Rep. Stansbury, Sen. Merkley Lead Letter To FEMA Urging Critical Policy Changes

Reps. Blumenauer, Garcia, and Neguse co-lead letter on extreme heat, wildfire smoke effects

WASHINGTON – Rep. Melanie Stansbury (NM-01) led a bicameral letter with Sen. Jeff Merkley (D-Oregon) urging the Federal Emergency Management Agency (FEMA) to use all available resources to respond to the threats of extreme heat and wildfire smoke facing American communities.    

Reps. Earl Blumenauer (OR-03), Sylvia Garcia (TX-29), and Joe Neguse (CO-02) joined as co-leads and 60 other members of Congress signed the letter.  

“Extreme heat is a growing environmental justice issue,” the lawmakers said. “Heat is the leading weather-related killer in the United States and wildfire seasons are starting earlier and ending later. As extreme heat and wildfire smoke continue to plague our communities, we urge FEMA to be more responsive to communities’ evolving needs in the face of the climate crisis.” 

Across the country, areas with higher rates of poverty experience temperatures as much as 7°F warmer during the summer months when compared with wealthier neighborhoods. Studies also show that historically redlined neighborhoods are on average at least 5°F hotter than non-redlined neighborhoods, with some as much as 13°F hotter 

FEMA has previously denied requests for extreme heat and related declarations as recently as 2022, finding that the damage from these events “was not of such severity and magnitude” to warrant a major disaster declaration.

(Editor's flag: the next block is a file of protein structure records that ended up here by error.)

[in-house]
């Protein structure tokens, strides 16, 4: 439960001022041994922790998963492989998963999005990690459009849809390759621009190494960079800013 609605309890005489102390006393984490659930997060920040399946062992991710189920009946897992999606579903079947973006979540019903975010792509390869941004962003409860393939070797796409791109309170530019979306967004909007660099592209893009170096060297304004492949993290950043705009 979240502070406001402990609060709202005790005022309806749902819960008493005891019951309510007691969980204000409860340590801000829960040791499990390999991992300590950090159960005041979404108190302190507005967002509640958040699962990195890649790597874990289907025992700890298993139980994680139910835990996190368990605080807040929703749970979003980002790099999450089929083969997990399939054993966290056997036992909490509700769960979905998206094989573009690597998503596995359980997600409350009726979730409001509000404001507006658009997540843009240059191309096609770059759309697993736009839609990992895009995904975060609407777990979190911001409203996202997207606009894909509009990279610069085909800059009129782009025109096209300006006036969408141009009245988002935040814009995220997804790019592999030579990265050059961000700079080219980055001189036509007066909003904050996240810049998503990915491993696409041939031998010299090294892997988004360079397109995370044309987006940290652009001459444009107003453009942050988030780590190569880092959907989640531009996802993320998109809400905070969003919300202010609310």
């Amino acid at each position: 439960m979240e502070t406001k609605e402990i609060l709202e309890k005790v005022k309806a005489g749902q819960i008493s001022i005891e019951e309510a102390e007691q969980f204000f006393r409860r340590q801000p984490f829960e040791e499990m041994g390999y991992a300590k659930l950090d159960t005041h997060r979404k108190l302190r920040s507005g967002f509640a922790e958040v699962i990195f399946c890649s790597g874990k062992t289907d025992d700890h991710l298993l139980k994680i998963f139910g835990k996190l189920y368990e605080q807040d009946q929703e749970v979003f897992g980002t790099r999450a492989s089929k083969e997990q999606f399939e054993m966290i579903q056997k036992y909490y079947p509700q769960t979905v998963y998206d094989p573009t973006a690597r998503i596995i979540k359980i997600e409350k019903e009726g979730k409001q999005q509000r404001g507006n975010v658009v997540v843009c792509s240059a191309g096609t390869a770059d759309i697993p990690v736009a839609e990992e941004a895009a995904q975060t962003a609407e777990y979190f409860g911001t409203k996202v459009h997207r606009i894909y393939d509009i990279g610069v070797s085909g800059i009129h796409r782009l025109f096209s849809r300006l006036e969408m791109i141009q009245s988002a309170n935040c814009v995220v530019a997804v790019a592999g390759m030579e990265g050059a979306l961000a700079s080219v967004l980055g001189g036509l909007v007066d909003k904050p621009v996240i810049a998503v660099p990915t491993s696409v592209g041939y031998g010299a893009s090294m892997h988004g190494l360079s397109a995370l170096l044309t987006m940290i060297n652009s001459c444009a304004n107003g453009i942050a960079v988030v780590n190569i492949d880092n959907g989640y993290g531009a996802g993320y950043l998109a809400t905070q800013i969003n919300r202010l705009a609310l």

“We appreciate FEMA’s partnership on this emerging threat to the safety and wellbeing of communities across the United States,” the lawmakers continued. “We look forward to working with the agency to ensure it is using all appropriate and available resources to address the impacts of extreme heat and wildfire smoke.” 

In the letter, the lawmakers urge the agency to consider ongoing or anticipated public health impacts alongside FEMA’s more conventional parameters, such as the costs of damage done to physical infrastructure, when considering a disaster declaration and issue guidance explicitly related to extreme heat and wildfire smoke and publish this guidance in FEMA’s forthcoming revision to the Public Assistance Program and Policy Guide as soon as possible.  

They also outline specific changes to FEMA programs, including the Public Assistance, Individual Assistance, Hazard Mitigation Grant Program, Building Resilient Infrastructure in Communities, and Emergency Management Performance Grant Program, to better mitigate the risks, and recover from the damages, of extreme heat and wildfire smoke.